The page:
This chapter provided a detailed view of the type system of the Common Language Runtime. The CLR supports an object-oriented programming style, which is reflected in its type system. The CTS contains two basic types: value types and reference types. Value types are similar to primitive types in many programming languages. Reference types are analogous to classes in many object-oriented languages; they are further divided into object, interface, and pointer types.
All object types inherit from Object. Object types may introduce new methods, these methods can be either static or instance; instance methods can also be virtually dispatched. Methods may, of course, follow the rules for properties or events, thereby gaining additional support from the CLR or other tools.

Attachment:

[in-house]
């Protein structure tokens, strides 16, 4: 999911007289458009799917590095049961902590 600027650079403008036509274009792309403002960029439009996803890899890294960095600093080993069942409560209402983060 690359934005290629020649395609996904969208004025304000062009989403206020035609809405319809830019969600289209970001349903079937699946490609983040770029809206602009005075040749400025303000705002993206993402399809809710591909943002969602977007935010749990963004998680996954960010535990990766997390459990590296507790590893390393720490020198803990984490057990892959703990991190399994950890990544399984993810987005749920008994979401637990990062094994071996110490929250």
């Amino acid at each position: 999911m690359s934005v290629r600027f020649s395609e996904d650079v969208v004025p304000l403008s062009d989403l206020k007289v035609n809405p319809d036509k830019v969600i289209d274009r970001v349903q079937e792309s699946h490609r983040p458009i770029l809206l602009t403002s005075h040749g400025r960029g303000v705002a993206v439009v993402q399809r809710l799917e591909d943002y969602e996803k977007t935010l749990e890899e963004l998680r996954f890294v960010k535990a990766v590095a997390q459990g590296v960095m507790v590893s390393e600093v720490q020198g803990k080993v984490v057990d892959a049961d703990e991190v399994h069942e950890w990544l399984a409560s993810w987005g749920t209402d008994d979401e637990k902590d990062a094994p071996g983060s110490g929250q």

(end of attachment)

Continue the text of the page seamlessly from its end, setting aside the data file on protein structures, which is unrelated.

Methods may be overloaded. In other words, a class can have many methods with the same name as long as the types of the methods' parameters are different. When a program calls a method with multiple names, the choice of which method is called depends on the argument list and its correspondence with the available methods' signatures.
Virtual methods may also be overridden. In such a case, subtypes supply methods with exactly the same signatures as the base classes. The compiler may issue instructions to do runtime dispatching of the method call. The method selection is then left until runtime, when the exact type of the object on which the method acts is known.